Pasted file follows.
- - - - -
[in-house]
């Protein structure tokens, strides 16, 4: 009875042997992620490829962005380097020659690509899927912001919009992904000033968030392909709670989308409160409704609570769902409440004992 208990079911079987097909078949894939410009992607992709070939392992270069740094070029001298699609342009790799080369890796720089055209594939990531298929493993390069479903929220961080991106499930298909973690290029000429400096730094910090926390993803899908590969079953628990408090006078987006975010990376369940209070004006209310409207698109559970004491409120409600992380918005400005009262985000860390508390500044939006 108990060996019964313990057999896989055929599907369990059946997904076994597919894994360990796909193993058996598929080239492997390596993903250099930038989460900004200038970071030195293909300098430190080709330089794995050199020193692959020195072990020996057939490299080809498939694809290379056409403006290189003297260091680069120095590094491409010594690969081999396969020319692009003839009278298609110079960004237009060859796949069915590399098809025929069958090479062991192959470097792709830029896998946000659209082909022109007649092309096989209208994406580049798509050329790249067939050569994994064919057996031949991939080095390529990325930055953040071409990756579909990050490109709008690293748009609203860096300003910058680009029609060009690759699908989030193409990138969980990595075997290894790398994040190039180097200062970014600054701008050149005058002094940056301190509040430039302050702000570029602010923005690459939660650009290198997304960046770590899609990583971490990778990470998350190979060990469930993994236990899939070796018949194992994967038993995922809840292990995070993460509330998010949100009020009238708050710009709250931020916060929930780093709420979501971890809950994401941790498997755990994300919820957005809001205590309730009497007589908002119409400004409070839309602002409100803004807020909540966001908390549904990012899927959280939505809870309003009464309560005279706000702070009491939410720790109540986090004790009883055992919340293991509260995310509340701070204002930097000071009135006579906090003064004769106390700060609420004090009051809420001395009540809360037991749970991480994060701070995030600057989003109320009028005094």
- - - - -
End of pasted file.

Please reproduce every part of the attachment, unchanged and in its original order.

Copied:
[in-house]
């Protein structure tokens, strides 16, 4: 009875042997992620490829962005380097020659690509899927912001919009992904000033968030392909709670989308409160409704609570769902409440004992 208990079911079987097909078949894939410009992607992709070939392992270069740094070029001298699609342009790799080369890796720089055209594939990531298929493993390069479903929220961080991106499930298909973690290029000429400096730094910090926390993803899908590969079953628990408090006078987006975010990376369940209070004006209310409207698109559970004491409120409600992380918005400005009262985000860390508390500044939006 108990060996019964313990057999896989055929599907369990059946997904076994597919894994360990796909193993058996598929080239492997390596993903250099930038989460900004200038970071030195293909300098430190080709330089794995050199020193692959020195072990020996057939490299080809498939694809290379056409403006290189003297260091680069120095590094491409010594690969081999396969020319692009003839009278298609110079960004237009060859796949069915590399098809025929069958090479062991192959470097792709830029896998946000659209082909022109007649092309096989209208994406580049798509050329790249067939050569994994064919057996031949991939080095390529990325930055953040071409990756579909990050490109709008690293748009609203860096300003910058680009029609060009690759699908989030193409990138969980990595075997290894790398994040190039180097200062970014600054701008050149005058002094940056301190509040430039302050702000570029602010923005690459939660650009290198997304960046770590899609990583971490990778990470998350190979060990469930993994236990899939070796018949194992994967038993995922809840292990995070993460509330998010949100009020009238708050710009709250931020916060929930780093709420979501971890809950994401941790498997755990994300919820957005809001205590309730009497007589908002119409400004409070839309602002409100803004807020909540966001908390549904990012899927959280939505809870309003009464309560005279706000702070009491939410720790109540986090004790009883055992919340293991509260995310509340701070204002930097000071009135006579906090003064004769106390700060609420004090009051809420001395009540809360037991749970991480994060701070995030600057989003109320009028005094």